In the American Grain - Study Guide Introduction Summary & Analysis

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Horace Gregory introduces William Carlos Williams' collection of essays by giving accolades, defining the writer's goals, and suggesting warnings. Gregory pursues the notion that history is an ancient and dangerous pit of truths that few return alive from visiting. He implies that only the strong and imaginative can survive studying and writing about history. For him, William Carlos Williams is one of those individuals, bringing as he does to these essays a creative, personalized look into early America. It is dangerous learning about and writing about history, Gregory insists, and too many would-be history writers try. He believes that Williams, however, achieves the goal of capturing "that happier world that so often seems to elude us. . ." For Gregory, Williams makes the American discoveries seem alive and new, and does so in spite of how many have tried in a field that is too full of...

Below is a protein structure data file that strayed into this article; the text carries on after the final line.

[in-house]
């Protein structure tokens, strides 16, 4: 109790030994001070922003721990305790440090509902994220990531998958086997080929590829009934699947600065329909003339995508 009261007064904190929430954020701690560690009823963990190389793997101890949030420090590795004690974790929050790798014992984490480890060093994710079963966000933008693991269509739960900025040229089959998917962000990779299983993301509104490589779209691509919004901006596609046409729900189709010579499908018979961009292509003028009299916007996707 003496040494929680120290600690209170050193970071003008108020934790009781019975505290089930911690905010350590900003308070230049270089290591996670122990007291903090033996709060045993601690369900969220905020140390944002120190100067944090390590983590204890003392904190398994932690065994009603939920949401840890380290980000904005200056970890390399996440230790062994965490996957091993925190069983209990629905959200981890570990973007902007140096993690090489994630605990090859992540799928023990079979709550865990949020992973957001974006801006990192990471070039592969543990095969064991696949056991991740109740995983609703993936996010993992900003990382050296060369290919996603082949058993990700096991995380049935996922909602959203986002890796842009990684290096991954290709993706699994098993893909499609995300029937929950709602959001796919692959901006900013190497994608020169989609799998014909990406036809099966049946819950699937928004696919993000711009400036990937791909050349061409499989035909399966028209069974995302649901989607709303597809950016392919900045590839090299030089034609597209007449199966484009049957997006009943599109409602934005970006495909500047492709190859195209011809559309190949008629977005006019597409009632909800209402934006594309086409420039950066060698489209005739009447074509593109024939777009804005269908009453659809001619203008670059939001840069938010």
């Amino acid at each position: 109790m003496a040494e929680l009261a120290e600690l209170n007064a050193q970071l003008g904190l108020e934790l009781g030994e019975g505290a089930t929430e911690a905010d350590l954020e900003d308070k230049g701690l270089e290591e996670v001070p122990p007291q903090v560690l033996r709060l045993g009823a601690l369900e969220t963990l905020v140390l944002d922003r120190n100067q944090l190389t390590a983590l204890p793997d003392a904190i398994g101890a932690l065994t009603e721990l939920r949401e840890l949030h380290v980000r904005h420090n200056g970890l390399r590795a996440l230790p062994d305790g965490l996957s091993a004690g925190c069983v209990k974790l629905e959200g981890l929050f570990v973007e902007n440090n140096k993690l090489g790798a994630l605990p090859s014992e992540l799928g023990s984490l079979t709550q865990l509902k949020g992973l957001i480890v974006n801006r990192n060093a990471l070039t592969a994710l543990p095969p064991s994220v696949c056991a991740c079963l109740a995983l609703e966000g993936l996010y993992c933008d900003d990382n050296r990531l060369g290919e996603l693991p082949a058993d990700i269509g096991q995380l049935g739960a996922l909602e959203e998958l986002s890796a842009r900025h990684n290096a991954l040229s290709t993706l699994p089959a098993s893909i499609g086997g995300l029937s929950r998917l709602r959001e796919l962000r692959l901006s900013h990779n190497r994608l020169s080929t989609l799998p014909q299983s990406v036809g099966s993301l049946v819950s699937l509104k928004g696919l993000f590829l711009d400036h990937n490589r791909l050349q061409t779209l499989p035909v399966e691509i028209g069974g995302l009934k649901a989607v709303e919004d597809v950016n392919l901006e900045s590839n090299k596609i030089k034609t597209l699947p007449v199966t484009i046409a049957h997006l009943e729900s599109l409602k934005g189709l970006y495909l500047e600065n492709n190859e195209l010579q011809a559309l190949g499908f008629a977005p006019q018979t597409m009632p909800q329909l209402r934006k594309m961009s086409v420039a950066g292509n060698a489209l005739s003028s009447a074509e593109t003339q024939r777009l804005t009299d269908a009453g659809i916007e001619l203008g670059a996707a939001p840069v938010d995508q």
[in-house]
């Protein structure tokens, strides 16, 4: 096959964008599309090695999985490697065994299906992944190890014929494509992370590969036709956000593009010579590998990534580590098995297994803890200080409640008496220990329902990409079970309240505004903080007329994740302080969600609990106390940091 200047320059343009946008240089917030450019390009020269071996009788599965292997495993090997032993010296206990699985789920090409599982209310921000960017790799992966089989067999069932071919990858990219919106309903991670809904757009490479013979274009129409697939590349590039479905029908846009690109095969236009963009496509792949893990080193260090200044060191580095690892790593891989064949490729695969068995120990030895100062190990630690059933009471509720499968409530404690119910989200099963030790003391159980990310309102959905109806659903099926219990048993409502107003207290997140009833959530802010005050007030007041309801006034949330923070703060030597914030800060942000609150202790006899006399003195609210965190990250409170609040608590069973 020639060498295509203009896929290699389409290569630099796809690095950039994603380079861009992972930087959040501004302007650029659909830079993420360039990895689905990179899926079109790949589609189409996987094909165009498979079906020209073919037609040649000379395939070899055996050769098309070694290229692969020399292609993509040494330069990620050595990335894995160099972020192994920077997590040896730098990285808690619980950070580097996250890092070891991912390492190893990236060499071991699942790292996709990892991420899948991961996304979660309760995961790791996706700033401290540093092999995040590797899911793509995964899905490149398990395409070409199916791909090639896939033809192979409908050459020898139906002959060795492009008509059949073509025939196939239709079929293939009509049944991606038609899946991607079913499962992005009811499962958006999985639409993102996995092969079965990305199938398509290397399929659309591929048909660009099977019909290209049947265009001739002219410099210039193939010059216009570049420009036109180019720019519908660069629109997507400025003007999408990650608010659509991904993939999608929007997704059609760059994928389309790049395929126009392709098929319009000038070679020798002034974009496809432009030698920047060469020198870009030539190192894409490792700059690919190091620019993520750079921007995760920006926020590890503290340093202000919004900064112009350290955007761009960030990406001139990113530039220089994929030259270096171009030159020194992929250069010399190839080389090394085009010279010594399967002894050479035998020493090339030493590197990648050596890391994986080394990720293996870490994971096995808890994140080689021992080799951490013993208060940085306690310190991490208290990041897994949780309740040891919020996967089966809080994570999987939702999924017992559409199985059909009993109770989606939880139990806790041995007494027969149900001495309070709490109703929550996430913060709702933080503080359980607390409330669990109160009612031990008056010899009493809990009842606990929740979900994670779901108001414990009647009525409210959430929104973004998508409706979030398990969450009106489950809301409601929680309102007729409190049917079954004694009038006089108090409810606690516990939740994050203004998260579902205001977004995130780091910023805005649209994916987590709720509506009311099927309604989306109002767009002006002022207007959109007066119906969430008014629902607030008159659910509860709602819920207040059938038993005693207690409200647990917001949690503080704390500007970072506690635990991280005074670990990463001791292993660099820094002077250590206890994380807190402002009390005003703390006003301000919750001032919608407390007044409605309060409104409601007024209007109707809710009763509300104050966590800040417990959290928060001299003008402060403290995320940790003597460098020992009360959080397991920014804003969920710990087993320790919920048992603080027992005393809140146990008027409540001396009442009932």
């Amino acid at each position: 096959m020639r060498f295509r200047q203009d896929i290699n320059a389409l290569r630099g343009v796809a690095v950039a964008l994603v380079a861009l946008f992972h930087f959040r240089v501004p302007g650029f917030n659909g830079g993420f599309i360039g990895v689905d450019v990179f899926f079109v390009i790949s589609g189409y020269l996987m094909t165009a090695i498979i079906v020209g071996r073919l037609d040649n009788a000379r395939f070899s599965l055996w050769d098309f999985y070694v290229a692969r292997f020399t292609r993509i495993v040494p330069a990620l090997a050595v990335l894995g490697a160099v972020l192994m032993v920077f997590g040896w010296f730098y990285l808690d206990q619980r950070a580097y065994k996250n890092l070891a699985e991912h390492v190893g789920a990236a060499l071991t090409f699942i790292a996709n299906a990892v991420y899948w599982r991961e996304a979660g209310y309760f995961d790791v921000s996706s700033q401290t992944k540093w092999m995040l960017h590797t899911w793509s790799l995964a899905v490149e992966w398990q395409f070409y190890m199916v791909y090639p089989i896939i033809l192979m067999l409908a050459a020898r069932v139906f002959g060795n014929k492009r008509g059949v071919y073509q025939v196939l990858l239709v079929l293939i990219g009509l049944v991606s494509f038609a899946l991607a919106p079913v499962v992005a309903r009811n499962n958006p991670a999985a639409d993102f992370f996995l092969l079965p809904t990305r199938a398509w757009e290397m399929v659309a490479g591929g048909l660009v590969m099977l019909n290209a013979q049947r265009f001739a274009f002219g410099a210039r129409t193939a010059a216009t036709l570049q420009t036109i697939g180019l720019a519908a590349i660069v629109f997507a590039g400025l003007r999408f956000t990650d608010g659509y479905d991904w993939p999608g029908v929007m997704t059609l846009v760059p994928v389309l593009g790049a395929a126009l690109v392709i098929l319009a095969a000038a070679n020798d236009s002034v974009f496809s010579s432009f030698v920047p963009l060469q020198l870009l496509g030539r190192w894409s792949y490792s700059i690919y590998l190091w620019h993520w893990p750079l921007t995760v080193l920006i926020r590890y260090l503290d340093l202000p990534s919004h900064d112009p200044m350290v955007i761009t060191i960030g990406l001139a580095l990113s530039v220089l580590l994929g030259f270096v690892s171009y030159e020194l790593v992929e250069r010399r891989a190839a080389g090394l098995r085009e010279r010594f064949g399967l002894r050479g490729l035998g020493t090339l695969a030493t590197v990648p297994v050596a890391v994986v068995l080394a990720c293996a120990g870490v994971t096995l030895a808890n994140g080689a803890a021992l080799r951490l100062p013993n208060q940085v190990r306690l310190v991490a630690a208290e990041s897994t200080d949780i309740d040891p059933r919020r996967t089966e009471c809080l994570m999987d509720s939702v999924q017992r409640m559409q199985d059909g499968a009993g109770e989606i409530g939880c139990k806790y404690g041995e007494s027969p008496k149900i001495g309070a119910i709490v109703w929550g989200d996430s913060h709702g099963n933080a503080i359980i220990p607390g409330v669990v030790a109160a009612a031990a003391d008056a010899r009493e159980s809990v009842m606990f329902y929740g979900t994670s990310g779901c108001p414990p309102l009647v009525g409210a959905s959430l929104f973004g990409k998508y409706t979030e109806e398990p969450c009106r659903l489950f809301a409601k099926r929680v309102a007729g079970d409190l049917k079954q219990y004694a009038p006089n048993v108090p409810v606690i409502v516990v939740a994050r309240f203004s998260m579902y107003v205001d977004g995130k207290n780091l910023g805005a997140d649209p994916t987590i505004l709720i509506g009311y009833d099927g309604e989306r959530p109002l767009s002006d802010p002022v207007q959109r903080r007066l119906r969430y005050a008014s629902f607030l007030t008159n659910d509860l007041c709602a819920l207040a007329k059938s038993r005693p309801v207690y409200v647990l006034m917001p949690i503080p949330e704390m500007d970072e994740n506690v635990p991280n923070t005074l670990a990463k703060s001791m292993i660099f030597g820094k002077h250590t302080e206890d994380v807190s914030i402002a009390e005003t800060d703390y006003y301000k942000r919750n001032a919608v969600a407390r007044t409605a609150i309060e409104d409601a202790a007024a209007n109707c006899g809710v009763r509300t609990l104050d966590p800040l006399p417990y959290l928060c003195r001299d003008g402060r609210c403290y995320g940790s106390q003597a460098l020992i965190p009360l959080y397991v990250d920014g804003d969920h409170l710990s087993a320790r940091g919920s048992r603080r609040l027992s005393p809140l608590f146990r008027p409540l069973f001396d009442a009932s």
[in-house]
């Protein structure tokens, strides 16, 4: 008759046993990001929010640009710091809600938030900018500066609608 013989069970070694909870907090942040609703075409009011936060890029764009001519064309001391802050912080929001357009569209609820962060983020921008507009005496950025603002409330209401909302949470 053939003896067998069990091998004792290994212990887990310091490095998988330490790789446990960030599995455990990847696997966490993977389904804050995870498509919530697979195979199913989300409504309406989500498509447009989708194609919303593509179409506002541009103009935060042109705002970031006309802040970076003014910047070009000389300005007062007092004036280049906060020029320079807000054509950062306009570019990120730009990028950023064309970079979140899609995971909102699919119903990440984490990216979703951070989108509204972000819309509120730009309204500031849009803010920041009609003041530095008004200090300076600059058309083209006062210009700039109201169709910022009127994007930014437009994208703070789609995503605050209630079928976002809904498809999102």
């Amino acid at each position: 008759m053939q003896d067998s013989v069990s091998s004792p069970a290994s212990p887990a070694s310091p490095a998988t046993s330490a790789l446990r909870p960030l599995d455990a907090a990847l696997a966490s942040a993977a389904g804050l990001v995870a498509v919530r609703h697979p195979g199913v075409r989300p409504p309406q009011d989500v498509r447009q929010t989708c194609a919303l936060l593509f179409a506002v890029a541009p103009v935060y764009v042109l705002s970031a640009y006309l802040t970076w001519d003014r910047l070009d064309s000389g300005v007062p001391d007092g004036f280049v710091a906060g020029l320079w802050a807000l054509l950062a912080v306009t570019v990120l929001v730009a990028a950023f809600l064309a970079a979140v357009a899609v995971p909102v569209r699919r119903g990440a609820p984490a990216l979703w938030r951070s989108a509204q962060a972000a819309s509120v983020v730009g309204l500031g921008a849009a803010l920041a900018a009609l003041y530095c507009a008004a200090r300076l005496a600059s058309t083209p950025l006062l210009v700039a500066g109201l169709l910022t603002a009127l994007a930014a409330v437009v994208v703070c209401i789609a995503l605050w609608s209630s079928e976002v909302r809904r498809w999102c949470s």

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This section contains 305 words
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Nonfiction Classics for Students
In the American Grain from Nonfiction Classics for Students. ©2005-2006 Thomson Gale, a part of the Thomson Corporation. All rights reserved.